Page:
Wednesday, November 2, 2022

What I'm Taking Into November

A thing or two.


The maple with golden leaves.

First. A more accurate sense of how much coffee I actually drink in a day. My husband is a master of self-discipline. For health reasons, he has decided to just drink one cup of coffee in a day, and a supplement that coffee with actual glasses of water. It’s almost the apocalypse, y’all. I have never seen him voluntarily drink water although I have occasionally handed him a glass of water and stood over him while he got over his objections and drank it. 


Now, for whatever reason, things are different. He drinks one cup of coffee in the morning, and several glasses of water during the day. Which means I’m drinking the rest of the pot of coffee. Which means I’m also trying to limit my coffee drinking to at least the morning hours. Is it helping with my sleep? Sometimes.


Second. A renewed understanding of the magic of revising one’s own words. I’m working on a novel. Yes, that one, imperfect and beautiful. Yes, still. I’ve had feedback through the years from many people I respect and admire, whose work I also respect and admire. I think I’m on the last set of feedback of that substantive nature. 


And at last, I see how, through the years, I have been not just making my novel different—I’ve been making it better. The process has been circuitous, and I’ve learned a lot. 


I hope the path of revising my next novel is more straightforward. I was going to say that I hope it’s not as frustrating, but I now recognize that I have control over the frustration. As long as I am making it better, or at least trying to make it better, I can trust in the revision process, now that I’ve seen that process at work in fiction as well as nonfiction. And who knows, frustration might be an inevitable and welcome part of that process.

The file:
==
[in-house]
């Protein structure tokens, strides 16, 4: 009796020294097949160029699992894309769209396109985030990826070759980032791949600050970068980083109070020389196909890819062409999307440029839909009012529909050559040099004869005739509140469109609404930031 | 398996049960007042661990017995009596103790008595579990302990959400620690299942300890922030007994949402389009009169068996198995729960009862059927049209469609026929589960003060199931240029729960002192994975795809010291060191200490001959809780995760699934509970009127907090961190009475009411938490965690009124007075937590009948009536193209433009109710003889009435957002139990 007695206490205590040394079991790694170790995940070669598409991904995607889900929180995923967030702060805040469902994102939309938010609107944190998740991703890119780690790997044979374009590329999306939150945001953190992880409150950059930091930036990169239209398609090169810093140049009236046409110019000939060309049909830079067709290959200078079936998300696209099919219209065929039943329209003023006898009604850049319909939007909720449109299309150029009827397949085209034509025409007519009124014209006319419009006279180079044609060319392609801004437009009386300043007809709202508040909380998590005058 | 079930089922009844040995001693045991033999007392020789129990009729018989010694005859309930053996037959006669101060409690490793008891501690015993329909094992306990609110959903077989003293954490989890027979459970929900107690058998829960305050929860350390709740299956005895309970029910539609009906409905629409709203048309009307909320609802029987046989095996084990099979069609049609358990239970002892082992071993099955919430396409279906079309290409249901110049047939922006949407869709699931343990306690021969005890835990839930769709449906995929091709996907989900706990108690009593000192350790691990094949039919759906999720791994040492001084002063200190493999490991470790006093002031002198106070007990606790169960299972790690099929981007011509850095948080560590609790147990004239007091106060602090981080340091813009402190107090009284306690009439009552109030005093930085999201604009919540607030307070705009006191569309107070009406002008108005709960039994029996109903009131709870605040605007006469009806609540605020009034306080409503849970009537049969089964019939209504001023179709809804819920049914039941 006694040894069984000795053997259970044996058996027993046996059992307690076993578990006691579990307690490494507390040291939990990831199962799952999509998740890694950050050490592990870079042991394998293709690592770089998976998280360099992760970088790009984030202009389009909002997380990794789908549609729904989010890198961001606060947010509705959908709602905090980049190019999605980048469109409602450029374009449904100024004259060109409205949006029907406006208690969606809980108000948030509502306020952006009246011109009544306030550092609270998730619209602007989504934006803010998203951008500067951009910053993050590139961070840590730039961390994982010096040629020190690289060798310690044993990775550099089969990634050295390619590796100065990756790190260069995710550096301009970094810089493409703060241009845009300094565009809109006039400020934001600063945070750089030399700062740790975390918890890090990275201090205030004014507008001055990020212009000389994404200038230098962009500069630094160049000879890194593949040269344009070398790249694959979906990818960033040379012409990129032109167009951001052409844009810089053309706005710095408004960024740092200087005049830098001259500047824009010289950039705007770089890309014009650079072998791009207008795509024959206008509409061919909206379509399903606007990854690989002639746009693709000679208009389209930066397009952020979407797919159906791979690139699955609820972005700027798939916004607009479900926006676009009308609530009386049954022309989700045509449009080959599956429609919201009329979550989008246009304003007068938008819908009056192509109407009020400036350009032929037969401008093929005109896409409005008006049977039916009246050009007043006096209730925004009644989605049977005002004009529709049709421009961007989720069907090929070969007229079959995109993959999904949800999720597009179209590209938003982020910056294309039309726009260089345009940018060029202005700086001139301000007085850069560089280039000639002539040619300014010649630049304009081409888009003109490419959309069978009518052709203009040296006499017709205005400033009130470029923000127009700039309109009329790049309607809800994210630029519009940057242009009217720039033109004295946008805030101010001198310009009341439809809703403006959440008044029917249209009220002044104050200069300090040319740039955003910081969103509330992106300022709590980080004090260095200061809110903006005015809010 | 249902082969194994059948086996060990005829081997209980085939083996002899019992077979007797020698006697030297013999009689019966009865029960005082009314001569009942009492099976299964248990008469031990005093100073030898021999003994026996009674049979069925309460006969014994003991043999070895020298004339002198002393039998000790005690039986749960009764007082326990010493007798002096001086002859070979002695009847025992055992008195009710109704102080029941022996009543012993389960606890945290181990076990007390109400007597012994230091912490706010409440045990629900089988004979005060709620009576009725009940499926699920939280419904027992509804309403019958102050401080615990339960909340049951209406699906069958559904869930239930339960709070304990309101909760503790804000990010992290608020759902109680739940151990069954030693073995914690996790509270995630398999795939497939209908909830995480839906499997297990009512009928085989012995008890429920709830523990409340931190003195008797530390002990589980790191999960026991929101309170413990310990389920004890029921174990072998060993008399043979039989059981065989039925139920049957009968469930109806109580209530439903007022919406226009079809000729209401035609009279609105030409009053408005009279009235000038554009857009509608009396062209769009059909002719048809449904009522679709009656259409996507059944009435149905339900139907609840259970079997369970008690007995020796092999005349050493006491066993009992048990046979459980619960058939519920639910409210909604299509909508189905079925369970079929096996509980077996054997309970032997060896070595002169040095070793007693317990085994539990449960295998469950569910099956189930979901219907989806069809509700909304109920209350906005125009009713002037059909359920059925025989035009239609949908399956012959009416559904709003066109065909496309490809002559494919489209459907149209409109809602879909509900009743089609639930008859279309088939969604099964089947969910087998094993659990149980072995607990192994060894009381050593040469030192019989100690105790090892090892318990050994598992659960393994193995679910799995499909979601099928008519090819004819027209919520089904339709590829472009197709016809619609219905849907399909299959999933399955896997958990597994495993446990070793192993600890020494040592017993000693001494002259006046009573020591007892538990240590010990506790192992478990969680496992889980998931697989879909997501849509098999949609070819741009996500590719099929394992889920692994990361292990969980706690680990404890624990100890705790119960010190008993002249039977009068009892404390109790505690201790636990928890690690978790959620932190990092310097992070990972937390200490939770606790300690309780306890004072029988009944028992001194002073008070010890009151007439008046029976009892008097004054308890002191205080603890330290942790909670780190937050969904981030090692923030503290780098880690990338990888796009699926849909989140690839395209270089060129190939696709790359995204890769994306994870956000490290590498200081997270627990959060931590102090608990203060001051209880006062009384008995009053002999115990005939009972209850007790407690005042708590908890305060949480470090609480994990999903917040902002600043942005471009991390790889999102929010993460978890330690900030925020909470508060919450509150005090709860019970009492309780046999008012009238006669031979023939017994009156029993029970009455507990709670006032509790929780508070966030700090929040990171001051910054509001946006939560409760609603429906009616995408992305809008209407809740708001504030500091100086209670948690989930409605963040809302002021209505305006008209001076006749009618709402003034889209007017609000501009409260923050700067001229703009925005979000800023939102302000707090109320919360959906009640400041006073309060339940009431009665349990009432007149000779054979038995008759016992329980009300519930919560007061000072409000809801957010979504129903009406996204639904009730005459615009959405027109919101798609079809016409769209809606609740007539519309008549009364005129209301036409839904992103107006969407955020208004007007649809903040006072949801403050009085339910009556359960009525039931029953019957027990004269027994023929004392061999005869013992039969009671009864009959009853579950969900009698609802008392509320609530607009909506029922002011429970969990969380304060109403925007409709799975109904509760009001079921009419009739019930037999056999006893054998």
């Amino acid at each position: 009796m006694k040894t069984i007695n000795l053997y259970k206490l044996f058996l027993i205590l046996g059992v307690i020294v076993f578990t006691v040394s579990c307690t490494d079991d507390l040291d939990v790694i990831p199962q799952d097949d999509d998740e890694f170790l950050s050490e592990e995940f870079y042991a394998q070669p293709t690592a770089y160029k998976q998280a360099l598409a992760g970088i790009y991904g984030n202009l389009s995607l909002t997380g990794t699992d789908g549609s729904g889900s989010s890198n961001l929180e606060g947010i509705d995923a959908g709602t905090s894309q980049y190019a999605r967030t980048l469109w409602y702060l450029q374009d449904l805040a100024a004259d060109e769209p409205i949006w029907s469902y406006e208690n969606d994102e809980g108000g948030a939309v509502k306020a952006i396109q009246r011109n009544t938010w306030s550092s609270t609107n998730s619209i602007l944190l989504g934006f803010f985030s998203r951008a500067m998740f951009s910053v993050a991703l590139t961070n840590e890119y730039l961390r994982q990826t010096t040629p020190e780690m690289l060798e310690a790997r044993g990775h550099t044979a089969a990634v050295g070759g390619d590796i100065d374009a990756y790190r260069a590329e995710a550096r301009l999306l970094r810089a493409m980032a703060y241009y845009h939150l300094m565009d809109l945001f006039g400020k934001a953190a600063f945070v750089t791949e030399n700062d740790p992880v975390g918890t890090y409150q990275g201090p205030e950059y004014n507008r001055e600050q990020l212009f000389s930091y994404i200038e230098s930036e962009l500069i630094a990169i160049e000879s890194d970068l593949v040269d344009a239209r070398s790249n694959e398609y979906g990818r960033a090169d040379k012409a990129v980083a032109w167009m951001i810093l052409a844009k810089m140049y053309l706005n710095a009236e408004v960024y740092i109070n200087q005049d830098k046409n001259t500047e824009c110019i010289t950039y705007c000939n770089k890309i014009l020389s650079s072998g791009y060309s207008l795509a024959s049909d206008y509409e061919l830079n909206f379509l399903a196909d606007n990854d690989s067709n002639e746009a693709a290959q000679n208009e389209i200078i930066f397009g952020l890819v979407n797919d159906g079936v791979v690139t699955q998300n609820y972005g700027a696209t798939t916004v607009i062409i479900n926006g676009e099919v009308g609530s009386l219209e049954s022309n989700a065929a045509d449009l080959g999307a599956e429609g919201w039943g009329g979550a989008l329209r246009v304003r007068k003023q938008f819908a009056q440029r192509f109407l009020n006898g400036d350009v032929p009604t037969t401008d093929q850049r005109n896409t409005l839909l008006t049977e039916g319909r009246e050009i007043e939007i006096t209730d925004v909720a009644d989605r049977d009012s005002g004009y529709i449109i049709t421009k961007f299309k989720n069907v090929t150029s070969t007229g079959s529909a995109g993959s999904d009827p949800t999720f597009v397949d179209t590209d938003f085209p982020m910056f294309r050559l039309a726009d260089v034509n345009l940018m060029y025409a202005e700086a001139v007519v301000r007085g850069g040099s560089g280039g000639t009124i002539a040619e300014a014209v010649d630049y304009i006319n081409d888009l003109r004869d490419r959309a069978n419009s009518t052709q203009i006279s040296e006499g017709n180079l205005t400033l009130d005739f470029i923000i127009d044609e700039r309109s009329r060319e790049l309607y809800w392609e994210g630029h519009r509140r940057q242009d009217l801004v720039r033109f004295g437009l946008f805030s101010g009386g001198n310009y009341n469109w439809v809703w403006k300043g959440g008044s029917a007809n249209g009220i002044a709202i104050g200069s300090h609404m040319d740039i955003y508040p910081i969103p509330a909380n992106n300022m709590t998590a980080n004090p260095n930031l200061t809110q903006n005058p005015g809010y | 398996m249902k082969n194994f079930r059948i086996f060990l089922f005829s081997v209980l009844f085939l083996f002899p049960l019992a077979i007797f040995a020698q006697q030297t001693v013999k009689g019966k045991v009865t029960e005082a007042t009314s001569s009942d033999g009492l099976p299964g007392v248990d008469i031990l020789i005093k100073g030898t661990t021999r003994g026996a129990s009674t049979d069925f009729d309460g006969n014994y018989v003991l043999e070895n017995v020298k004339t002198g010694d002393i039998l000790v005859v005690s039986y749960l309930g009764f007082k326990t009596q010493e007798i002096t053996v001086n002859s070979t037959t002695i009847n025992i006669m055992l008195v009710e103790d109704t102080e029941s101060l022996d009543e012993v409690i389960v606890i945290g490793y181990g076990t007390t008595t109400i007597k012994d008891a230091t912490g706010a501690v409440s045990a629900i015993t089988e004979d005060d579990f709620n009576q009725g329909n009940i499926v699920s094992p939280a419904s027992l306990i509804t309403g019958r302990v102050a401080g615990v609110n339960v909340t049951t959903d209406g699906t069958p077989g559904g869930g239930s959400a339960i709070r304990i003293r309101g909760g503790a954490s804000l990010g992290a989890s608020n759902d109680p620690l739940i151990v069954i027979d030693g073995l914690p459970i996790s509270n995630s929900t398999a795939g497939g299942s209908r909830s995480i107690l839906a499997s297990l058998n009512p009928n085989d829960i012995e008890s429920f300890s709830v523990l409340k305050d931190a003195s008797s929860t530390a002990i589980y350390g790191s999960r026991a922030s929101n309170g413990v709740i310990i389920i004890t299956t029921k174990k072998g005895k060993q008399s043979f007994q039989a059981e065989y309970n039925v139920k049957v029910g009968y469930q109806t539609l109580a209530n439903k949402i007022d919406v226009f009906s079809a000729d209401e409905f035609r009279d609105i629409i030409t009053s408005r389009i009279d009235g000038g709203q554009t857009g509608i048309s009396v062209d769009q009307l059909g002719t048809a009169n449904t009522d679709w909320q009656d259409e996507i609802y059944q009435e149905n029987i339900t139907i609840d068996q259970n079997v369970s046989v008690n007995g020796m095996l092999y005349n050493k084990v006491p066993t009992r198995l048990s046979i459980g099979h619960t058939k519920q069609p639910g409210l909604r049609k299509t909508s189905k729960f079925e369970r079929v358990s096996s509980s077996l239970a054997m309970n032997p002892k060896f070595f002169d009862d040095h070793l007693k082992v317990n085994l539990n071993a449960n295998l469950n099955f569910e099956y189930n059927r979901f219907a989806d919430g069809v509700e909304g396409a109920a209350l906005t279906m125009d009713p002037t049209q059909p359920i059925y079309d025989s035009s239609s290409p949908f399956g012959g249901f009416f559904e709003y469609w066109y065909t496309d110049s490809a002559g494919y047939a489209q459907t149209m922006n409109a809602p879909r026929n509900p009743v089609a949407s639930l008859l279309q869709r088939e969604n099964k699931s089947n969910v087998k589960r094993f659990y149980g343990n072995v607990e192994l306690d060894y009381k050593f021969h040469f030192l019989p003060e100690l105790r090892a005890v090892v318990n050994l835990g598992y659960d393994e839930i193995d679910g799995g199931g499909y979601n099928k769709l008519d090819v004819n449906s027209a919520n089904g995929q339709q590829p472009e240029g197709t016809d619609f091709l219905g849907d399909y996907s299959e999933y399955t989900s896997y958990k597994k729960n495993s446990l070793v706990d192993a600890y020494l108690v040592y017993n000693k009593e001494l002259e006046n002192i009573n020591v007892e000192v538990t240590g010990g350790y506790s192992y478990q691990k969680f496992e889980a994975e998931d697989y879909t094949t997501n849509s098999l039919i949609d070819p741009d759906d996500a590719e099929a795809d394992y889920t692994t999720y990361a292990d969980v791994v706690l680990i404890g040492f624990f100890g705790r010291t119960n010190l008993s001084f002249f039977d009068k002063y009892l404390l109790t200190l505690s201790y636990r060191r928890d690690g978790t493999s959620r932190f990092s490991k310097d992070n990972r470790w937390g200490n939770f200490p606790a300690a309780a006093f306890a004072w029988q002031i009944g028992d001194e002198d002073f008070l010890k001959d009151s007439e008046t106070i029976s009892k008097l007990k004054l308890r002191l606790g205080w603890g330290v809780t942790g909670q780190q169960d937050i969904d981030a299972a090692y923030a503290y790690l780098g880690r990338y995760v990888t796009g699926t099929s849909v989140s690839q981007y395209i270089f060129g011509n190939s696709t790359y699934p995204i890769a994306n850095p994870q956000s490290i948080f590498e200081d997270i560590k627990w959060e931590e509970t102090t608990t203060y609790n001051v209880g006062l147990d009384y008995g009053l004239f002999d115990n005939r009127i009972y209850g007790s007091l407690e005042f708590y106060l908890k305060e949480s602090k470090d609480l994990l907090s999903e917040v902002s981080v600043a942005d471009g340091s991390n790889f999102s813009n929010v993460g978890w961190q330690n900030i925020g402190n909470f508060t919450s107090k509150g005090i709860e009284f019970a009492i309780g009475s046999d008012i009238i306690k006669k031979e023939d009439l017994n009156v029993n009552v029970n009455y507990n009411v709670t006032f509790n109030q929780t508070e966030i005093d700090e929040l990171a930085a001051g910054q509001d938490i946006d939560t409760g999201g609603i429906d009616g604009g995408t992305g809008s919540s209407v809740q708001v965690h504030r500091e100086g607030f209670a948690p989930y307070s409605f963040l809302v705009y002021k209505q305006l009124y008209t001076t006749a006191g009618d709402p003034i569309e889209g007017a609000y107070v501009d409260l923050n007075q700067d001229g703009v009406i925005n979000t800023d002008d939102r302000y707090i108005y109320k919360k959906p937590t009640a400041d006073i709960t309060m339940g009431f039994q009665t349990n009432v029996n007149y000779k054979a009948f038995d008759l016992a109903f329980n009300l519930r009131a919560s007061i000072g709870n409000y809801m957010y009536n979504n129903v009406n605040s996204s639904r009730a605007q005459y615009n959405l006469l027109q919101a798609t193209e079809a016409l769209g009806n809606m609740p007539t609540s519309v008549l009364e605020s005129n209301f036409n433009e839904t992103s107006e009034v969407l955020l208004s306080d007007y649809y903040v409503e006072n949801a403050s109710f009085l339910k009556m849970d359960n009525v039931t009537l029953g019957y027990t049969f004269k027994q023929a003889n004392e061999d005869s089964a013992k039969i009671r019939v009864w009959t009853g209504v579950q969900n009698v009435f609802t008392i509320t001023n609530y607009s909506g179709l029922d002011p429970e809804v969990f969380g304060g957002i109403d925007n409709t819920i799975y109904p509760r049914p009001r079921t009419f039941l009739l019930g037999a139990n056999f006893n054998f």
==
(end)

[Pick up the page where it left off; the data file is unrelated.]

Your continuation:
the ground near the maple's trunk,
 showing leaves both green and gold

Third. A renewed sense of gratitude. November brings with it my birthday, when it’s natural to look back over not only the past month but the past year. And it's been full of both tests and gifts. I’m grateful for vaccines and boosters. I’m grateful for men and women who repair things. I’m grateful to learn about where I live, both the house itself and its setting. 


I’m grateful for the kind of life where I can look for a fishing boat in the spring and in the autumn and feel it is a part of my world, as are the feeder visitors: Blue Jays and chickadees and squirrels, and the chipmunk that hoovers the deck of what they leave behind. I’m grateful for the ability to meet people online and to see people in person, carefully. 


I’m grateful for relationships that have lasted a long time, for relationships that roll with the punches, for relationships that burn steadily and with constancy, and for relationships that can mend when it’s important to do so.


big sky over Lake Superior, from the beach
at our little camp, showing the islands


Fourth. An act of hope: I voted yesterday. I’m grateful for the ability to vote—to attempt to choose people who represent the best of me and, I believe, the best of everyone else, and entrust them with the work of formalizing how we, as a community, treat each other. 


Sometimes voting serves only as a measure of how different I am. Sometimes no one I vote for wins. 


But there is victory in speaking up. Participating in efforts to make the world more just isn’t necessarily glamorous but it’s responsible, and that’s not a bad way to live.


Happy November, everyone. That’s my wish for you.


Wednesday, October 5, 2022

Imperfect and Beautiful, AKA, What I'm Taking Into October

I'm revising again.